Kenyan Police officers notorious unit found involved in extra judicial killings for money

Kenyan Police officers notorious unit found involved in extra judicial killings for money

Four Kenyan police officers from a notorious unit linked to extrajudicial killings and other crimes were charged Monday over the disappearance of three men whose bodies have never been found.

The officers were part of the feared Special Service Unit (SSU) that was shut down last week by President William Ruto over accusations of involvement in a spate of abuses, abductions and violent murders.

The accused appeared in court charged with conspiracy to commit a felony and abduction over the disappearance in July of two men, both Indian nationals, who were part of Ruto's campaign team.

Their driver, a Kenyan, also vanished and has not been found.

According to the charge sheet seen by AFP, the accused officers were suspected of dumping the three missing men in the Aberdares, a densely forested national park about 150 kilometres (93 miles) from Nairobi.

"This investigation is complex and requires more time and collaboration with other government agencies including India," state prosecutors said in court papers.

They told the court they had "faced interference and threats to life from serving public servants including police officers" since taking on the case.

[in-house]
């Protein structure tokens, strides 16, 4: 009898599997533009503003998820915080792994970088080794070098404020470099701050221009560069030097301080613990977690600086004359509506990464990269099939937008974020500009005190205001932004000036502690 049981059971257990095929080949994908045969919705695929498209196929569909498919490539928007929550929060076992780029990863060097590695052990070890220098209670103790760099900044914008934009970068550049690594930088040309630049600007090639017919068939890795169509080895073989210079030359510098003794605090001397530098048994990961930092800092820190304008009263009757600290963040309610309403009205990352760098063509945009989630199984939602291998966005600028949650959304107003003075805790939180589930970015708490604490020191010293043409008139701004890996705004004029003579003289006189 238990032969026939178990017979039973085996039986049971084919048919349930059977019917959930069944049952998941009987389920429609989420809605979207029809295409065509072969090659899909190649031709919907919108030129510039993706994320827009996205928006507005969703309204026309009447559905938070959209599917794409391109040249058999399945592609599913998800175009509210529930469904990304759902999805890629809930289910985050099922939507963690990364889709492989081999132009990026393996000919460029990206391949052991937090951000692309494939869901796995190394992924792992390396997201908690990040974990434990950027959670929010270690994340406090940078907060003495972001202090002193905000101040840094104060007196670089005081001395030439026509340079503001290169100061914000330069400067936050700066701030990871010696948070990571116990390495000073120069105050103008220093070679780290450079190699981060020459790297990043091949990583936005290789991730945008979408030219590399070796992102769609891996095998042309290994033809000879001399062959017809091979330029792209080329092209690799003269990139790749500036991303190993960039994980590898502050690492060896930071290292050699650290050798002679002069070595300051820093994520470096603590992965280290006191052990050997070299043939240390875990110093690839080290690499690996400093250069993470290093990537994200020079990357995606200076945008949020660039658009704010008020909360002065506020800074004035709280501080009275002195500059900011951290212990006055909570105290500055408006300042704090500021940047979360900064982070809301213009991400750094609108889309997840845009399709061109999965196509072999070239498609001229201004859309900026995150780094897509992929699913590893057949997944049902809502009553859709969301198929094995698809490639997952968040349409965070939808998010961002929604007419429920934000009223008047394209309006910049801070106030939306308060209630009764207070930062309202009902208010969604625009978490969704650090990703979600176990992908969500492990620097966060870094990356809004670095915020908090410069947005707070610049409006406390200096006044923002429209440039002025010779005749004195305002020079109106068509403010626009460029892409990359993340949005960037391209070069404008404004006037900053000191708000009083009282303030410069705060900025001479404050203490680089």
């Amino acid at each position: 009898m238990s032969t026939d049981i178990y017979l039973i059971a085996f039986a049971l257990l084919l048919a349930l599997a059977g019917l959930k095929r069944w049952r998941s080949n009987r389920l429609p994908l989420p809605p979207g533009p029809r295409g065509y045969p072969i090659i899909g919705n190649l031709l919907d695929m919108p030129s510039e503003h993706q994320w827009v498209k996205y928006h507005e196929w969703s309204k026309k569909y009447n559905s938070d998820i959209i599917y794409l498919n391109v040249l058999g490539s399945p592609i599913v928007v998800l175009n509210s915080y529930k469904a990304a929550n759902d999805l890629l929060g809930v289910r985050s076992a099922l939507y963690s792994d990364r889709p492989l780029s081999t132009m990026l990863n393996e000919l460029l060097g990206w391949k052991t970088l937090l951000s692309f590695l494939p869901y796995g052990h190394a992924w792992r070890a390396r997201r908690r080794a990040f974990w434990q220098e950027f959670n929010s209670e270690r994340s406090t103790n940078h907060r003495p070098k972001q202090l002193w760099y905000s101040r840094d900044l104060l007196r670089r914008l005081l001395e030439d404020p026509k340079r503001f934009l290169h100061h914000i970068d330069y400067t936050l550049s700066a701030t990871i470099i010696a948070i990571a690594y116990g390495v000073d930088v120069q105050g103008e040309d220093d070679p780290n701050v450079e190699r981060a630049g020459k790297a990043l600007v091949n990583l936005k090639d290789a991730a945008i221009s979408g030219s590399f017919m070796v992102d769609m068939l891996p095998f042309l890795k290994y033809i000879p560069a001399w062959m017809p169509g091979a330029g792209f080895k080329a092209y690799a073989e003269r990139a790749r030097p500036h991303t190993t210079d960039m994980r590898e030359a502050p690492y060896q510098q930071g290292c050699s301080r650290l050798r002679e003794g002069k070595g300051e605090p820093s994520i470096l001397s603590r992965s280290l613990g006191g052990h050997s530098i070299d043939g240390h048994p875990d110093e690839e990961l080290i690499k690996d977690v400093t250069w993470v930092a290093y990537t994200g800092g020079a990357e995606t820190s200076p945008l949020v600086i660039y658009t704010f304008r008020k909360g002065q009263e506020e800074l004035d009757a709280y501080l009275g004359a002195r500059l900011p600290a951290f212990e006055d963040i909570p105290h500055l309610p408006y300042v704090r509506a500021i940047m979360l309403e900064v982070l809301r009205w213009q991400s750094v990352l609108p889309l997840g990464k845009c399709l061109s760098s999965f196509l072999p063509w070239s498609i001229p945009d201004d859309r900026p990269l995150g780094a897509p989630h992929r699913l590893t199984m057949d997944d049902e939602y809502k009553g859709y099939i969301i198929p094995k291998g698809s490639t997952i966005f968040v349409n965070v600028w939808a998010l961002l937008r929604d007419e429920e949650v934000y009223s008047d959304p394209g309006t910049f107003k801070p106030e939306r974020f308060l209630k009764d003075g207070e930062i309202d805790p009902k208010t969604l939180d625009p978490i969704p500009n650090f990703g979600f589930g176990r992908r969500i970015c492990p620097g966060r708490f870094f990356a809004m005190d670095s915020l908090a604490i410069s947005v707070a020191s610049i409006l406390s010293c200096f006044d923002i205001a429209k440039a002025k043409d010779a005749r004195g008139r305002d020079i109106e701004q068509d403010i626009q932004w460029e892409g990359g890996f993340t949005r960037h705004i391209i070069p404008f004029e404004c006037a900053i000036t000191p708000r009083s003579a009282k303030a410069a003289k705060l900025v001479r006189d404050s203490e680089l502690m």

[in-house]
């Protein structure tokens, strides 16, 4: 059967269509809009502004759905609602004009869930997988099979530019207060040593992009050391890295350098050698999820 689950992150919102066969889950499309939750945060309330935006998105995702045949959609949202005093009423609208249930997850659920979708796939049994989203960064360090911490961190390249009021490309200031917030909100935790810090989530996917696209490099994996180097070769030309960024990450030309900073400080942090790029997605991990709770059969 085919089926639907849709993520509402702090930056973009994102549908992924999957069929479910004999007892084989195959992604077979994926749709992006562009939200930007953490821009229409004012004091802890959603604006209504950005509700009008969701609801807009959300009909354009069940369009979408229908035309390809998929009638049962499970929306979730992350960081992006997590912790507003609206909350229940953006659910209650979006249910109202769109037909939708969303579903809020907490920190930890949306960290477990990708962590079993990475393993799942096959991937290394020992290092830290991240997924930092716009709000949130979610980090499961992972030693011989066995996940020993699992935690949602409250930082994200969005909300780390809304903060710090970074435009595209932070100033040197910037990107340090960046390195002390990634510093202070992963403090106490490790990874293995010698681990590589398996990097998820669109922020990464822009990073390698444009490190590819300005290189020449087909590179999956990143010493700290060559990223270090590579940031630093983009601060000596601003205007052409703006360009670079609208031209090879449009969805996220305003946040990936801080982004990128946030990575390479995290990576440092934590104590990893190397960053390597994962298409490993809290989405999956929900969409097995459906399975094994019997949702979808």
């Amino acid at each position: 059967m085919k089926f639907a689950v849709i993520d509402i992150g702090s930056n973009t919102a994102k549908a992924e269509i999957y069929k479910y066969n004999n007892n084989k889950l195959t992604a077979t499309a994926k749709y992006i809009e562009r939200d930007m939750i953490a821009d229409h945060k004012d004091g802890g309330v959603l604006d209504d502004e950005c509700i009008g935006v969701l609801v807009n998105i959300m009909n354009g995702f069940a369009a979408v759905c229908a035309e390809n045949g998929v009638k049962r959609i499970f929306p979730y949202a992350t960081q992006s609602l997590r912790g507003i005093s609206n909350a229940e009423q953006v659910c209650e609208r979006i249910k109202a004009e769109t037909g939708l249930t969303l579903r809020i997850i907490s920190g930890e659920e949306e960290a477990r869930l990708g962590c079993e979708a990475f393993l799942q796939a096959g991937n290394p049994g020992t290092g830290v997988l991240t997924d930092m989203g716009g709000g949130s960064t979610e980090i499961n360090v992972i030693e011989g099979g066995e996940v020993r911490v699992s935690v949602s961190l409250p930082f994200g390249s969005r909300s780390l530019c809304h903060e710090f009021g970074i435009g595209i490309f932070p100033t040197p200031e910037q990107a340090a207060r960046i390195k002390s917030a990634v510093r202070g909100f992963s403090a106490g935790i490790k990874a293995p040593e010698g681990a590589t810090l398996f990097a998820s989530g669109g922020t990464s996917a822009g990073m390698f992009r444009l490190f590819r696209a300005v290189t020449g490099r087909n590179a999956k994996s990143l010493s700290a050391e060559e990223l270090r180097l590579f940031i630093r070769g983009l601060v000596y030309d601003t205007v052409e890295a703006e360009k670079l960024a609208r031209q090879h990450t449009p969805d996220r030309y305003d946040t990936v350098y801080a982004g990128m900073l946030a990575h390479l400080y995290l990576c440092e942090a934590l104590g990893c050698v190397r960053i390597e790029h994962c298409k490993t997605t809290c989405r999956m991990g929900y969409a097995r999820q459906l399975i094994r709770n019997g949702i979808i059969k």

The controversy surrounding the disappearance of the three men led Ruto to disband the SSU, which was formed over 20 years ago, and has been linked to a string of crimes.

In January, after badly decomposed bodies were pulled out of a river in western Kenya, some showing signs of torture, Ruto pointed the finger at the SSU and vowed a police overhaul.

"We can efficiently and effectively suppress crime, monitor, disrupt and apprehend criminals without abducting, torturing, killing or causing citizens to disappear," Ruto said on Thursday.

"It is time to retire these terrible tactics and professionalise our criminal justice system."

Police in Kenya have been accused in the past of running hit squads against those investigating their crimes, including activists and lawyers.

The Independent Policing Oversight Authority (IPOA), a civilian-led watchdog, said Monday it had begun investigations and an audit of the SSU "as a matter of priority."

IPOA was established by parliament in 2011 to keep a check on a powerful institution whose reputation also ranks among Kenya's most corrupt. -APP/AFP